The ZN5 is, without a doubt, the fastest cameraphone we've ever used. It saves pictures and re-sets the camera for the next picture quickly. In some tests, we were able to take as many as ten shots in 4 seconds.

Another exciting feature is a completely fool-proof panorama mode. Using the panorama feature, the ZN5 lets you paste together three images to give you a super wide-angle shot. Based on the unscientific experiment we conducted, it can create a panorama that is approximately 270 degrees wide. The software on the camera then auto-stitches the images together to produce one final image. It works great and is super easy.

In all, the camera is the most impressive we've seen on a cameraphone. Sure, there are other 5 megapixel shooters out there, but this one combines quality with ease of use. With many other devices we've tested, you usually have to sacrifice one of the above. The ZN5 sacrifices nothing.

 

Gallery

The gallery can be accessed from the ZN5's home screen by pressing a dedicated gallery button in the control cluster. The gallery makes you re-orient the phone sideways to interact with it. The default system shows the last image you shot, with a carousel of thumbnails running along the bottom of the screen. Using the D-pad, you can easily zoom through your image library and view pictures.

The gallery options are as robust as we've seen. Anything that you can think of doing with a picture, whether it be editing it, sending it somewhere, etc., is possible. I liked how easy it was to transfer pictures from the camera's on-board memory to microSD cards, blogs, the Kodak Gallery, printers and more.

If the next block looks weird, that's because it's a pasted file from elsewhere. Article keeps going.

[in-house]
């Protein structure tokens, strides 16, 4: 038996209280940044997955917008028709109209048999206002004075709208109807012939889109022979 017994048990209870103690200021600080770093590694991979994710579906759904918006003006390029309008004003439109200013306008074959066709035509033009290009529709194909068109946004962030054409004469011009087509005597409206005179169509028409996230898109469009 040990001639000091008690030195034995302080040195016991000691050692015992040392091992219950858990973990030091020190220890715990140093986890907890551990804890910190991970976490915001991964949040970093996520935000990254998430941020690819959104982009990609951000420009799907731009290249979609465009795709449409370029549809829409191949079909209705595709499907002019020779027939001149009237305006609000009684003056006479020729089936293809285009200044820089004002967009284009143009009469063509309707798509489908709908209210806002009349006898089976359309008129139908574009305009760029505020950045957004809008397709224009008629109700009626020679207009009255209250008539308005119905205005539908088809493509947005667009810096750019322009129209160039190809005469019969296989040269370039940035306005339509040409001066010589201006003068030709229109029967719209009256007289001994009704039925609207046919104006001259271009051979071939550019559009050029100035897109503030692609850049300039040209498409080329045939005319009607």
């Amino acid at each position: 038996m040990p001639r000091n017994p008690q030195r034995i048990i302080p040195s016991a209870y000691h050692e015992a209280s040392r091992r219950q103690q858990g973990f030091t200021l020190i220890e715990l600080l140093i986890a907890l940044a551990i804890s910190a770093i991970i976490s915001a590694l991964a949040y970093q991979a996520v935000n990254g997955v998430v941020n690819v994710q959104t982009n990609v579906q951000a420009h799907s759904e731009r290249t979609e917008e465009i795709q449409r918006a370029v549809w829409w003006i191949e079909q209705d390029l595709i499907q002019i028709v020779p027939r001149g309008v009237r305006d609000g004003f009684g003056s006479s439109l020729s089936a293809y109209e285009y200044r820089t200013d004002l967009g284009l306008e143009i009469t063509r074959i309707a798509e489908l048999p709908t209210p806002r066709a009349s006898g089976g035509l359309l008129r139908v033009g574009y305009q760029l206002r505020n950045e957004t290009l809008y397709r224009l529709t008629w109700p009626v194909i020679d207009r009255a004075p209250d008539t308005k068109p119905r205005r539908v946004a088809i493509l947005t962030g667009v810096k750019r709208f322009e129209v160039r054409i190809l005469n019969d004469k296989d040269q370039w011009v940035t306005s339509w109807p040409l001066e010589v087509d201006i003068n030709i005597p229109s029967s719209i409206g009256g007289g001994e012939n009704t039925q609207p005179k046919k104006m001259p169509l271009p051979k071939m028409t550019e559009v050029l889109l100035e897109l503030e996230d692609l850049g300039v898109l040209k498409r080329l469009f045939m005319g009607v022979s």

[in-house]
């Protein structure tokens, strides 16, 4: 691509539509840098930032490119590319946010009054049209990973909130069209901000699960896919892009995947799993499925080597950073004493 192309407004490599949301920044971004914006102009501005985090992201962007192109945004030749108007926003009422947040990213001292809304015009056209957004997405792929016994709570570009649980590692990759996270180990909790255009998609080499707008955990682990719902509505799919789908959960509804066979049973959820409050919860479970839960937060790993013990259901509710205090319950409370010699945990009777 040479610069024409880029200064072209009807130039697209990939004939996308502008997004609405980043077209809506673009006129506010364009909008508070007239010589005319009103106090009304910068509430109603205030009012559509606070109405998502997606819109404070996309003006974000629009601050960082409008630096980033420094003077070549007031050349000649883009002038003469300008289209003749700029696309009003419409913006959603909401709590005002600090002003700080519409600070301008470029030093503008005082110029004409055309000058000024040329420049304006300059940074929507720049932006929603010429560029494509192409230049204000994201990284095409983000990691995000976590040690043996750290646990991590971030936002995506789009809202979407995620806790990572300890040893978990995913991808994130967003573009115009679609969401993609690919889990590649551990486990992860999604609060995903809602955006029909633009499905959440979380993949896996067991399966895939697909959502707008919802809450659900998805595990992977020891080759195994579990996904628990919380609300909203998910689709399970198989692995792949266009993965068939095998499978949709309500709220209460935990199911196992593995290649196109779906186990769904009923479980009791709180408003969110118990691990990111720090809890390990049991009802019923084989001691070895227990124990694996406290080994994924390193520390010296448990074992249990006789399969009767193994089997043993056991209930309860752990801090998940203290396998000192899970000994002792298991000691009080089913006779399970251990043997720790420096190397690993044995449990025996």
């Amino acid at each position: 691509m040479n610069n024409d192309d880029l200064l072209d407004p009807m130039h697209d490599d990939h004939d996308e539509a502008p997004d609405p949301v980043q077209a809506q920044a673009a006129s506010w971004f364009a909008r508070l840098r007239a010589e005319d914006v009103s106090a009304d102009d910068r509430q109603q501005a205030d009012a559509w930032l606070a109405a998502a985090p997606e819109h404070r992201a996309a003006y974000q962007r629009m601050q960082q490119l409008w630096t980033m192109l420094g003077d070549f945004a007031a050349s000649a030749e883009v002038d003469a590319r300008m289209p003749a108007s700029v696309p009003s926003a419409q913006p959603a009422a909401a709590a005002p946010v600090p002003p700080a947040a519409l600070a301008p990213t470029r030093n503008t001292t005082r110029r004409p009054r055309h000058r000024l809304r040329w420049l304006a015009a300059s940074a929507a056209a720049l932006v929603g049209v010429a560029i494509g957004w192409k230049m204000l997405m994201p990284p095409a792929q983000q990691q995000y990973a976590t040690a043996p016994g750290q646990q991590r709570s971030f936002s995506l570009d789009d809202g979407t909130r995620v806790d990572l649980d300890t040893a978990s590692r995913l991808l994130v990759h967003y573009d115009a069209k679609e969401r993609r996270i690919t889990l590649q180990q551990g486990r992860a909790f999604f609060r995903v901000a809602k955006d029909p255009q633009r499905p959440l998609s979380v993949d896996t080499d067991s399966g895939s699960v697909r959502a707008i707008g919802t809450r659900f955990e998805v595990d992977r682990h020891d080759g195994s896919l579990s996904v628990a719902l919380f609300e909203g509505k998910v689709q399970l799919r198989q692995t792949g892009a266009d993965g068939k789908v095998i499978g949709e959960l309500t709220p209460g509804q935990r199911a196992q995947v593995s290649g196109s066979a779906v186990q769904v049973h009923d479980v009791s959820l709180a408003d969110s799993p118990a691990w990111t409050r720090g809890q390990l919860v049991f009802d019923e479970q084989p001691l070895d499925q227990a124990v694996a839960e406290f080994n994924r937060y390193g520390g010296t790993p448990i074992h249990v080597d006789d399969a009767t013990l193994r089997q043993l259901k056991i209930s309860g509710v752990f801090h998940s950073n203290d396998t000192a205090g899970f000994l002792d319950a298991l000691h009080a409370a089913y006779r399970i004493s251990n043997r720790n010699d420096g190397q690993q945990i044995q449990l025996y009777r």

Editing features include crop, re-size, zoom, or rotate. The PerfectTouch software almost always fixes any image that is screwed up by the camera (which is a rare thing, by the way).

The ZN5 has an automatic connection to the online KodakGallery. The KodakGallery is a photo-sharing site in the vein of Flickr or Picasa. Accounts are free to sign up for, and you can can even create one directly from the phone. Once you have the account set up, the phone can be set to send any images you take directly there. The best way to do this is via Wi-Fi. One thing we discovered, the ZN5 doesn't like secured Wi-Fi networks. My home network has a 26-digit password. The ZN5 wouldn't let me enter that many digits in the password key. In the end, I had to temporarily turn off the security of my Wi-Fi network to get it to work properly. If you use a simpler type of Wi-Fi protection, then perhaps this won't be an issue.

Full-size images upload pretty quickly via Wi-Fi once you have it working. You can set the phone to sync with multiple different accounts, and send different pictures to different accounts at will.

Any photos you upload show up in your KodakGallery where they can be shared with whomever you wish. You can also order prints from the KodakGallery and perform editing features from the browser-based gallery software.